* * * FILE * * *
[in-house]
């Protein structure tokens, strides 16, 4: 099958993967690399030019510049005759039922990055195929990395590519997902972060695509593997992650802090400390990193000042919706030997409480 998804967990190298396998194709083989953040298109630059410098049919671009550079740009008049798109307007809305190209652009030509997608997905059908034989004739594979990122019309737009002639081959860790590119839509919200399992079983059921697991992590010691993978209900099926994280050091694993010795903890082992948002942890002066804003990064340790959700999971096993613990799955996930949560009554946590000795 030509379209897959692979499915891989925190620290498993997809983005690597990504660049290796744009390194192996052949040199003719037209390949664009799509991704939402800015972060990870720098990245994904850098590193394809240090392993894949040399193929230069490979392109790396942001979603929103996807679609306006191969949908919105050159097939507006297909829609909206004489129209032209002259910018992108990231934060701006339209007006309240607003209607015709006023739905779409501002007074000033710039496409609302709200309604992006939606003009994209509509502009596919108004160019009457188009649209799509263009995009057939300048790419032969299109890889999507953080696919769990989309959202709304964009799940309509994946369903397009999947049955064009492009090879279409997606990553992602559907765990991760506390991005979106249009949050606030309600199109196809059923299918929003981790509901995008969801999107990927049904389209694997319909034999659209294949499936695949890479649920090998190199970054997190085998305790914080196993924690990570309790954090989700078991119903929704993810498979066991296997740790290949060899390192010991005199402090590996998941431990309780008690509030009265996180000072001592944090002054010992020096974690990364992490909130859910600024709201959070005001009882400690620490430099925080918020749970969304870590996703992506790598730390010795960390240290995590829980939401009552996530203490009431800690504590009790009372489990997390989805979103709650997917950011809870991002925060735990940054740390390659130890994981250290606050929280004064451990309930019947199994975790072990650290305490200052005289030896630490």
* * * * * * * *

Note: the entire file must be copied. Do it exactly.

[in-house]
């Protein structure tokens, strides 16, 4: 099958993967690399030019510049005759039922990055195929990395590519997902972060695509593997992650802090400390990193000042919706030997409480 998804967990190298396998194709083989953040298109630059410098049919671009550079740009008049798109307007809305190209652009030509997608997905059908034989004739594979990122019309737009002639081959860790590119839509919200399992079983059921697991992590010691993978209900099926994280050091694993010795903890082992948002942890002066804003990064340790959700999971096993613990799955996930949560009554946590000795 030509379209897959692979499915891989925190620290498993997809983005690597990504660049290796744009390194192996052949040199003719037209390949664009799509991704939402800015972060990870720098990245994904850098590193394809240090392993894949040399193929230069490979392109790396942001979603929103996807679609306006191969949908919105050159097939507006297909829609909206004489129209032209002259910018992108990231934060701006339209007006309240607003209607015709006023739905779409501002007074000033710039496409609302709200309604992006939606003009994209509509502009596919108004160019009457188009649209799509263009995009057939300048790419032969299109890889999507953080696919769990989309959202709304964009799940309509994946369903397009999947049955064009492009090879279409997606990553992602559907765990991760506390991005979106249009949050606030309600199109196809059923299918929003981790509901995008969801999107990927049904389209694997319909034999659209294949499936695949890479649920090998190199970054997190085998305790914080196993924690990570309790954090989700078991119903929704993810498979066991296997740790290949060899390192010991005199402090590996998941431990309780008690509030009265996180000072001592944090002054010992020096974690990364992490909130859910600024709201959070005001009882400690620490430099925080918020749970969304870590996703992506790598730390010795960390240290995590829980939401009552996530203490009431800690504590009790009372489990997390989805979103709650997917950011809870991002925060735990940054740390390659130890994981250290606050929280004064451990309930019947199994975790072990650290305490200052005289030896630490």